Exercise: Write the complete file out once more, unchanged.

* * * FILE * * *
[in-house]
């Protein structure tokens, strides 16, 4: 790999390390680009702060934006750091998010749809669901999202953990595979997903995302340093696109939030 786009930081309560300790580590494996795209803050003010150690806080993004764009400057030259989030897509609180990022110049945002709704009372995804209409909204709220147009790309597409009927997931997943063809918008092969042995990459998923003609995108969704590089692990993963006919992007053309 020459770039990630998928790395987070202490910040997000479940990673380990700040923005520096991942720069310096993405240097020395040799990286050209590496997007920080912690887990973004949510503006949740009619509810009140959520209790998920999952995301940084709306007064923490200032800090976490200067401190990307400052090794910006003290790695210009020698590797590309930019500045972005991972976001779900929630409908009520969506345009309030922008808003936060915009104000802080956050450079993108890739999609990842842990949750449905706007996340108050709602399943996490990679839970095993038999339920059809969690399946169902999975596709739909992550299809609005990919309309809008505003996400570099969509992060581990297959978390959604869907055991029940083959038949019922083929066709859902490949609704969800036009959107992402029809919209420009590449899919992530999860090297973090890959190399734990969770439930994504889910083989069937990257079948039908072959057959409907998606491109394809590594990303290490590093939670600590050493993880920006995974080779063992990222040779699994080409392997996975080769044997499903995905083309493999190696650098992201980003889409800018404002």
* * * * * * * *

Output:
[in-house]
């Protein structure tokens, strides 16, 4: 790999390390680009702060934006750091998010749809669901999202953990595979997903995302340093696109939030 786009930081309560300790580590494996795209803050003010150690806080993004764009400057030259989030897509609180990022110049945002709704009372995804209409909204709220147009790309597409009927997931997943063809918008092969042995990459998923003609995108969704590089692990993963006919992007053309 020459770039990630998928790395987070202490910040997000479940990673380990700040923005520096991942720069310096993405240097020395040799990286050209590496997007920080912690887990973004949510503006949740009619509810009140959520209790998920999952995301940084709306007064923490200032800090976490200067401190990307400052090794910006003290790695210009020698590797590309930019500045972005991972976001779900929630409908009520969506345009309030922008808003936060915009104000802080956050450079993108890739999609990842842990949750449905706007996340108050709602399943996490990679839970095993038999339920059809969690399946169902999975596709739909992550299809609005990919309309809008505003996400570099969509992060581990297959978390959604869907055991029940083959038949019922083929066709859902490949609704969800036009959107992402029809919209420009590449899919992530999860090297973090890959190399734990969770439930994504889910083989069937990257079948039908072959057959409907998606491109394809590594990303290490590093939670600590050493993880920006995974080779063992990222040779699994080409392997996975080769044997499903995905083309493999190696650098992201980003889409800018404002």